(Photo from Father Lawrence Lew, O.P. - God’s Excessive Love - Used With Permission)
" "In the first place it should be known that if a person is seeking God, his beloved is seeking him much more." — St. John of the Cross

Wednesday, April 3, 2013

The Price For Our Ingratitude

I went to my parish yesterday for morning Mass after having just returned from an extended family visit over Easter. When I arrived, I discovered there would be no weekday Masses as our pastor was on retreat. Good for Father; unfortunate for me. Had I known in advance, I would have attended Mass elsewhere. It was too late to drive to any of the other nearby parishes.

In preparation for Mass today, I read the Gospel (one of my favorite passages) and thought to myself: “How many of us who attend Mass regularly have the same experience the disciples walking on the road to Emmaus had - not recognizing Jesus until the breaking of the bread?” 

(Source: freebibleimages.org)
I was looking forward to welcoming Jesus into this tarnished unworthy fleshly tabernacle and hearing the morning’s homily. I went to another parish only to find their pastor was also on retreat. I had time to drive to yet another Church – the same result – no priest – no Mass.

In all the years I have lived in this area, there is the very first time that weekday Mass was not available in at least one of these three parishes. What a stark reality check!

Jesus promised that He would remain with us to the end of time. For decades we have had easy and ready access to Him in this country. Despite this great gift, some of us have ignored Him and many others have taken Him and His Presence among us for granted.  
We are about to pay an increasingly steep price for such ingratitude.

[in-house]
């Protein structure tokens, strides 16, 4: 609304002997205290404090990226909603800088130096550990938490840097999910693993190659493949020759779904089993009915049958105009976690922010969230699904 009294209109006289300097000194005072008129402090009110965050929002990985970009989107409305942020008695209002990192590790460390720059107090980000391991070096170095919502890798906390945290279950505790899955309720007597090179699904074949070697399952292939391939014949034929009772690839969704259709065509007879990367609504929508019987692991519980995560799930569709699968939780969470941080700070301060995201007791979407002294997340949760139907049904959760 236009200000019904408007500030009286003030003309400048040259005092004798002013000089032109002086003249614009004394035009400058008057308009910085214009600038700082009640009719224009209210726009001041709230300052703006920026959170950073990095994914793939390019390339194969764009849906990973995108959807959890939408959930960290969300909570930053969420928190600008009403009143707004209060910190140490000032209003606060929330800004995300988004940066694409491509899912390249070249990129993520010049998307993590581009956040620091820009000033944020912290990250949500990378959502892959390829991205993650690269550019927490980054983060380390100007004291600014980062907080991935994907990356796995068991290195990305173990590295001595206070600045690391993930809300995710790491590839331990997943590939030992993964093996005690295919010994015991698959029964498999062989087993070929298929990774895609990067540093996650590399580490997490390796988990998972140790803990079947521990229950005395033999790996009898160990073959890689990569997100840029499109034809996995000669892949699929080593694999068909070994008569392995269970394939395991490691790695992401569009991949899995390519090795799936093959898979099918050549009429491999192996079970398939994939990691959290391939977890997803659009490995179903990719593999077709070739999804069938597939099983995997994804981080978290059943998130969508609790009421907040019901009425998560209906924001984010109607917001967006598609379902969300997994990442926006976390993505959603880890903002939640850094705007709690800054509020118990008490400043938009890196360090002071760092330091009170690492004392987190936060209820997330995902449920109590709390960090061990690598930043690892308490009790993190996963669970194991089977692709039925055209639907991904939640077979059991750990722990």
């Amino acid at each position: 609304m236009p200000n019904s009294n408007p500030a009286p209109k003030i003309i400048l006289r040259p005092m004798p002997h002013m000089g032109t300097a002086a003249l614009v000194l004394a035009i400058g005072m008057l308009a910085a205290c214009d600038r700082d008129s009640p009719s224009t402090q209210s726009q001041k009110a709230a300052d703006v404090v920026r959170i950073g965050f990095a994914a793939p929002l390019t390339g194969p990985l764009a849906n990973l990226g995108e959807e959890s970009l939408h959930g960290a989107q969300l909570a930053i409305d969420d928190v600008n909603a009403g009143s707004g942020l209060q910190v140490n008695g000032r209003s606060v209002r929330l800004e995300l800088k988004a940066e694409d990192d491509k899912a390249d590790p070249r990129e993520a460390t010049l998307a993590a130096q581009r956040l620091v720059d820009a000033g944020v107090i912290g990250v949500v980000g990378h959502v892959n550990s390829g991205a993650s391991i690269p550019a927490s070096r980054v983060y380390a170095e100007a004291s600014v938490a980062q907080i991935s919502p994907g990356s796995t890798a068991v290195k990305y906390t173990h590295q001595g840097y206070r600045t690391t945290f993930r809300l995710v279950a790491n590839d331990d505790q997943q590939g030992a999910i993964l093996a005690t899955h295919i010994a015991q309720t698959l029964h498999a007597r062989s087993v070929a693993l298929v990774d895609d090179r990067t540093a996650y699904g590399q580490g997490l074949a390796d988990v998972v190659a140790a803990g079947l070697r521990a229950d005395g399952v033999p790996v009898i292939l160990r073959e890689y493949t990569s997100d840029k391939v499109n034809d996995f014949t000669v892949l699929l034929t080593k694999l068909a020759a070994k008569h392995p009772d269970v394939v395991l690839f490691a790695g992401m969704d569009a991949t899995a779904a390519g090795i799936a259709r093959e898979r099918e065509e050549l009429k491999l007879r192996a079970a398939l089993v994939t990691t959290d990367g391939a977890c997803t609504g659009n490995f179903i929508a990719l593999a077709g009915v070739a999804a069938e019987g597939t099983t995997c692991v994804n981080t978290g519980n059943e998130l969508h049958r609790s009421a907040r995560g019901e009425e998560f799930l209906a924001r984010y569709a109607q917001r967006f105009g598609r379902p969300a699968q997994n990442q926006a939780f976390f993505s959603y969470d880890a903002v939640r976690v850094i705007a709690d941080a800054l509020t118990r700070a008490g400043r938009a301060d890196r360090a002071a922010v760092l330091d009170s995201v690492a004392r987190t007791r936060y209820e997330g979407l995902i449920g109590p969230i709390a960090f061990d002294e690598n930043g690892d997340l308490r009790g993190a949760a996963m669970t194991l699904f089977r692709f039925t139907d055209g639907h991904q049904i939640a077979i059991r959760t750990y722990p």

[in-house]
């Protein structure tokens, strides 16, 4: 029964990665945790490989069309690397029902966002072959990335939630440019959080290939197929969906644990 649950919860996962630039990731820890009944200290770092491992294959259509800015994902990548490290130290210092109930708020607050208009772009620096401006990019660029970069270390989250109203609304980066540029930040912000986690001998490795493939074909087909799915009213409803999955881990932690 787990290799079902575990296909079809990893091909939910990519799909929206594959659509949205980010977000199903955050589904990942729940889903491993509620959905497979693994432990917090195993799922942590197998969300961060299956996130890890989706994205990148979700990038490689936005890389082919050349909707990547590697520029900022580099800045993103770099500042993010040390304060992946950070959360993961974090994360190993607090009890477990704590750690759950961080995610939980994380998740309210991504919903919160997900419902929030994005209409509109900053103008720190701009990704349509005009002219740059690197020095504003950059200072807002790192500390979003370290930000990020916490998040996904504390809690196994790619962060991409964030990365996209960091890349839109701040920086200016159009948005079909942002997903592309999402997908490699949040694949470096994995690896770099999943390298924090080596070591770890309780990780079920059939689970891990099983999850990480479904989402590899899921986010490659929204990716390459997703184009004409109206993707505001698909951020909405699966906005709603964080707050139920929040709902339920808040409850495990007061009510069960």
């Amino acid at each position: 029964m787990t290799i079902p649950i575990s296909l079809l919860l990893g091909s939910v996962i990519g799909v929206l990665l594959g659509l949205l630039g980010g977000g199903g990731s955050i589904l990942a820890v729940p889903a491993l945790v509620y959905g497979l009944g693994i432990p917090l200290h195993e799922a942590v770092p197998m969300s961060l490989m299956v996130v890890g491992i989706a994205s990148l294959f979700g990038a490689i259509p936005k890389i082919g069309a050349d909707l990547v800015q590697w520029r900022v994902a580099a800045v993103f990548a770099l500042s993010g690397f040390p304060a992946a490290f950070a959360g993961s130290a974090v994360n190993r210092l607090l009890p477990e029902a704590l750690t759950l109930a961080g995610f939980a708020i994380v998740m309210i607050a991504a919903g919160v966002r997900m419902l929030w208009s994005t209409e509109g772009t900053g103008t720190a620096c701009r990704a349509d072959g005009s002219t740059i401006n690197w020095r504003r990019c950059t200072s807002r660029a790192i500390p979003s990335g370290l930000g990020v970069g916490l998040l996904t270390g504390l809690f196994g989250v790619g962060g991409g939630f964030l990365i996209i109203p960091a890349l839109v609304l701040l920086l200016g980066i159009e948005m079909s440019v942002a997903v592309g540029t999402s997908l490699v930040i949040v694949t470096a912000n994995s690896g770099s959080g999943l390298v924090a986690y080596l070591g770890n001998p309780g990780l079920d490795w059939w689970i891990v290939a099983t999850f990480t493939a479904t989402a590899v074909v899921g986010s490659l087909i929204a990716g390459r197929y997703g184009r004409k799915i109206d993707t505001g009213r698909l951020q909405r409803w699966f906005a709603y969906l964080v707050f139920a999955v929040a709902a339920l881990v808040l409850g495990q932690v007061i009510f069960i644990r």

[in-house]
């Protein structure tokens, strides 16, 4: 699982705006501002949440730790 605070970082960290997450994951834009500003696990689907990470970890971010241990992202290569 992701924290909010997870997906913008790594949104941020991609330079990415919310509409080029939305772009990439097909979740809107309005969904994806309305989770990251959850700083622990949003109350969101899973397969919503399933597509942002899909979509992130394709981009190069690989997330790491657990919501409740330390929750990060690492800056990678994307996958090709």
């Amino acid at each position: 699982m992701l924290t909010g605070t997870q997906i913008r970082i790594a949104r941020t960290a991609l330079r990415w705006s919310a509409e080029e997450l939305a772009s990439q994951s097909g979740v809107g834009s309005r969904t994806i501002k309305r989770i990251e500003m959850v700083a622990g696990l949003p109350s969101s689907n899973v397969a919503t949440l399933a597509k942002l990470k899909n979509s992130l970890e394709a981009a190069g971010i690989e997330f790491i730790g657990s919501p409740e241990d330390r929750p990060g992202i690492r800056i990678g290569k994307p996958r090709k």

1. Doesn't it frost you that your pastor and the others didn't communicate their plans to each other? Don't they talk? Perhaps they all went together? That would be worse because the view from the pew would be that the souls they're in charge of don't matter as much as their selfish wants.
    Wouldn't it be common courtesy to announce, both from the pulpit and in the bulletin that the pastor is on retreat and they'd be no daily Mass in the parish, but St. ________ has a Mass at ___, and St. ________ at _____.
    Would any other occupation allow such thoughtless behavior?

  2. Faith:

    I agree with you that there should be nothing more important to our priests (short of attending to the needs of the dying) then to be sure that the souls entrusted to their care can attend the Holy Sacrifice of the Mass everyday if they choose to do so.

    However, in this instance, I don't blame my pastor, who has two parishes, is recovering from serious surgery and exhausted after Holy Week. Had I been in my home parish for Easter, I would have heard him announce his plans both from the pulpit and in the bulletin.